Cheers to Chai, the Newest Interest-Bearing Token

Also, PoS vs. DeFi debate and crypto credit report.

Hello defiers! Hope you’re doing great. Before getting into DeFi, I have great news to share: My book on Ethereum is available for pre-order! The Infinite Machine is the non-technical story of how Ethereum got created; the 19-year-old prodigy who inspired a rag-tag bunch to drop everything and join him in building the rails of a more decentralized future. Read more details and pre-order here, on hardcover, digital or audio :)

Now, here’s what’s going on in decentralized finance,

  • First there was Dai, and now there’s Chai

  • Does decentralized finance cannibalize proof-of-stake?

  • Report shows DeFi derivatives and new addresses exploded in Q3

Chai Lets You Earn Interest on Your Dai

I read somewhere that DeFi sounds more and more like magical potions than finance and I loled. It’s certainly true in the case of Chai, a wrapper which allows Dai holders to easily start earning interest on their stablecoin.

To understand how this works, first take a step back to remember that Dai is MakerDAO’s dollar-pegged stablecoin. In MakerDAO’s recently upgraded system, holders of Dai can earn interest –the so-called Dai Savings Rate– by locking up their Dai in a MakerDAO smart contract. Users can withdraw their Dai plus interest at any time. Now, Chai is a wrapper which allows traders to earn interest by exchanging Dai for Chai, without having to lock up their tokens.

This potentially allows Chai tokens to be further used in other platforms –if this happens then you could have a situation where you could lend out and earn interest on a token that’s already earning interest (which sounds a bit too close to the financial engineering schemes of past crises). It also allows users to hold tokens directly in their wallet, rather than in MakerDAO or other applications’ smart contracts.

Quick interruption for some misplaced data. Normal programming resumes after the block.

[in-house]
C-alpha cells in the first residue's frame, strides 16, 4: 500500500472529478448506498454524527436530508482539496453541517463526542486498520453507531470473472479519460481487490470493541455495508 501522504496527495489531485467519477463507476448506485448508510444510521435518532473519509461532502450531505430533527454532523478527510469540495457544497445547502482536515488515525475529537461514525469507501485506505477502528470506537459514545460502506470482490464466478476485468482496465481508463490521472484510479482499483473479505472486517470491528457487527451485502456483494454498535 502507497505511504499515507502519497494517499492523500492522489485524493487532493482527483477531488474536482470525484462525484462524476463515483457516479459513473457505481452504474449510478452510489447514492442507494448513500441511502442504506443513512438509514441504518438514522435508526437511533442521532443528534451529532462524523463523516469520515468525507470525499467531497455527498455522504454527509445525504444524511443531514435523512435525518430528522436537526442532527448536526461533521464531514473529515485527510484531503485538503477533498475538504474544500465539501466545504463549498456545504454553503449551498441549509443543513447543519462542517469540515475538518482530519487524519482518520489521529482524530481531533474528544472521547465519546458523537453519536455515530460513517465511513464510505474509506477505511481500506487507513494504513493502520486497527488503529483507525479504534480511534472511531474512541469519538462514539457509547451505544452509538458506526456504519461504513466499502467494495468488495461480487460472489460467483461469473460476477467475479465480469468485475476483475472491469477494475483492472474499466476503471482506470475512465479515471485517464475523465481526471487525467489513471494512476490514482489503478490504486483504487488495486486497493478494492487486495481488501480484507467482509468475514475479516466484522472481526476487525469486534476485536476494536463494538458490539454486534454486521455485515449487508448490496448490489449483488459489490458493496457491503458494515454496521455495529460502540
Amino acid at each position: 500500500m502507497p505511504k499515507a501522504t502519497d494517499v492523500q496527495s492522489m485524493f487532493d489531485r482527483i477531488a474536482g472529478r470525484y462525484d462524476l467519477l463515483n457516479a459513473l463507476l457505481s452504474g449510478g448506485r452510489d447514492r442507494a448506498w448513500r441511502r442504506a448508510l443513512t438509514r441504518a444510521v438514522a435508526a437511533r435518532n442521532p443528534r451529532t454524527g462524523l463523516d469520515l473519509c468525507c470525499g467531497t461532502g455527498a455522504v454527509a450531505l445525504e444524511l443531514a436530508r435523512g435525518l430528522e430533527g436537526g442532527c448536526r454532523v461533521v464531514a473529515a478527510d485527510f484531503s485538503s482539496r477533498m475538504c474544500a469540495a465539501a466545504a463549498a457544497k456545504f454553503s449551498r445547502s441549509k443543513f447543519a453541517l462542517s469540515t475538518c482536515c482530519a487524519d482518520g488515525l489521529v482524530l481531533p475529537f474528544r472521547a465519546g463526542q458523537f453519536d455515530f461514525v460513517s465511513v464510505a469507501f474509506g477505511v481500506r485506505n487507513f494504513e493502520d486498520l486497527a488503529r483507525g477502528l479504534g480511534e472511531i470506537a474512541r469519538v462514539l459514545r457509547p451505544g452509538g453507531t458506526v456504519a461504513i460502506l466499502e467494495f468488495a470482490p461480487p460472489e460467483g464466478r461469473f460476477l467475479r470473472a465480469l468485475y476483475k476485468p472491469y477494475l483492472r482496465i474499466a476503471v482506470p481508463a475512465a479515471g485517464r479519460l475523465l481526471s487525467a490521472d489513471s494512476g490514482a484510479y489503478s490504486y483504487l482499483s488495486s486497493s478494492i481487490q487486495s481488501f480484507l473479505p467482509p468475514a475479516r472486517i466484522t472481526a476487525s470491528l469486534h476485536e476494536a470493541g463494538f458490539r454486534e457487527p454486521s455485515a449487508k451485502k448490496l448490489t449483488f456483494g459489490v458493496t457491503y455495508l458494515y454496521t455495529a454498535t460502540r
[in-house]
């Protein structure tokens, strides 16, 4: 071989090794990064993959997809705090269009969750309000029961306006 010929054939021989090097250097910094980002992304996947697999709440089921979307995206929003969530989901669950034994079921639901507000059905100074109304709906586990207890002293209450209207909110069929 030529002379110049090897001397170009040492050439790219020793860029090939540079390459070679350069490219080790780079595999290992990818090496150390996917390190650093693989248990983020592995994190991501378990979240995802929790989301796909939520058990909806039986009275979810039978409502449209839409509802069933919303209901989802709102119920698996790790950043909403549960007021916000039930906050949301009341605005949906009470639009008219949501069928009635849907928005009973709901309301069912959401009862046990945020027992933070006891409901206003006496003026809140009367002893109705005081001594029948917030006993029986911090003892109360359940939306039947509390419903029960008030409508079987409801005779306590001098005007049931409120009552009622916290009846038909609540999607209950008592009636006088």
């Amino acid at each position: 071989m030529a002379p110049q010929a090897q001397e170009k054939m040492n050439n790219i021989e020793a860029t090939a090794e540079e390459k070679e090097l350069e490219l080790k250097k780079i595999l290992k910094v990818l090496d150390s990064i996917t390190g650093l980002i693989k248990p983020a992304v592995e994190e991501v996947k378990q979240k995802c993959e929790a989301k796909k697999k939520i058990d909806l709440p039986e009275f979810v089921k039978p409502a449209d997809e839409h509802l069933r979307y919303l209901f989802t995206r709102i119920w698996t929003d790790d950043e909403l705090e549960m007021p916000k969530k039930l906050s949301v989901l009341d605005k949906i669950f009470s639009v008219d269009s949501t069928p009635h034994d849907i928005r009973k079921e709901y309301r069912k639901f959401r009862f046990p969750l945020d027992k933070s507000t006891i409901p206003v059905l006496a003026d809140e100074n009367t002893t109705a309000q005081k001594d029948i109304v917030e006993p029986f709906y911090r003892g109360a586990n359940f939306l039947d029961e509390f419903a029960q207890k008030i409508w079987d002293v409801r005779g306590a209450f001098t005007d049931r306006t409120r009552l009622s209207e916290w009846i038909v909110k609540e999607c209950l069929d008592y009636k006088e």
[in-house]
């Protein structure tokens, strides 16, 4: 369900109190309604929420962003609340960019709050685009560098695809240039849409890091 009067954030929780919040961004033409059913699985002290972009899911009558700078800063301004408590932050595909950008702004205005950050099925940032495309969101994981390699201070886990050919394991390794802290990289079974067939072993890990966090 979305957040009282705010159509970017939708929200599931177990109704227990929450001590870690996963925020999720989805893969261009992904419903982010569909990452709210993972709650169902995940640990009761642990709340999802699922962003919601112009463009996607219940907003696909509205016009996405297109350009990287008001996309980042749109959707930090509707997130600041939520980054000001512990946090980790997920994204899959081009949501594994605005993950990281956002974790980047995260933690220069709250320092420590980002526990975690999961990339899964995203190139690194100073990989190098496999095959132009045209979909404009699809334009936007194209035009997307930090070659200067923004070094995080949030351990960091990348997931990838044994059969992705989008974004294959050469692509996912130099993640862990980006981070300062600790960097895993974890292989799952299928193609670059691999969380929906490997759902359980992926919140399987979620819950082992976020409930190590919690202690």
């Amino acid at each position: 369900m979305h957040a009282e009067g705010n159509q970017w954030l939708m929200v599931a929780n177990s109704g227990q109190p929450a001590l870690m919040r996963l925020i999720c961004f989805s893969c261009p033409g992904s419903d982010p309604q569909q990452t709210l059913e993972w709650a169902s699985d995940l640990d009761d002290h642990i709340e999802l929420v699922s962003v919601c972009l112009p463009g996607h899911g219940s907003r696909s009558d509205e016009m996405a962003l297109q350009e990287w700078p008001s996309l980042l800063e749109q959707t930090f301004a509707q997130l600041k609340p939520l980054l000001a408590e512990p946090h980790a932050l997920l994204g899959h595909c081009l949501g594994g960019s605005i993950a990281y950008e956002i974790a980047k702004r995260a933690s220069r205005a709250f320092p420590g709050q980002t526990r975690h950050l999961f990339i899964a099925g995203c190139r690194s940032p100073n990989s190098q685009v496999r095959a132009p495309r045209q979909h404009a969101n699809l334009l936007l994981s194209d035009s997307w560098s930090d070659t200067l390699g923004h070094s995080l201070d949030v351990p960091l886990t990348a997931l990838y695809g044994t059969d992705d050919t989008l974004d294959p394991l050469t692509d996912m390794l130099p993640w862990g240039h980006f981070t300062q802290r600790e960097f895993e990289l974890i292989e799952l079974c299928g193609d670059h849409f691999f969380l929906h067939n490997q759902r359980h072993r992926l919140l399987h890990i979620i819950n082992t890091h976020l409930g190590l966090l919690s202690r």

Dai holders also have the option of lending their stablecoin on Compound Finance, DDEX or others apps, and earn interest that way. The difference with locking Dai in Maker and exchanging it for Chai, is that there’s lending risk –borrowers could default, platforms could become insolvent, or some other black swan event. Even with these risks, interest in these platforms is lower than the 2% DSR on Maker and Chai.

This innovation is an example of how this new financial system allows developers to take pieces of other team’s platforms and build around them, to create new and hopefully improved products.

One question here is whether these types of wrappers, which incentivize earning interest outside of the MakerDAO platform, debilitate the system. If the idea behind DSR is to create an incentive for people to hold Dai, then it shouldn’t make much difference if it’s in a Maker smart contract or somewhere else.

Does DeFi Cannibalize PoS?

Report Shows DeFi Explosion in the Third Quarter

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About the author: I’m Camila Russo, a financial journalist writing a book on Ethereum with Harper Collins. I was previously at Bloomberg News in New York, Madrid and Buenos Aires covering markets. I’ve extensively covered crypto and finance, and now I’m diving into DeFi, the intersection of the two.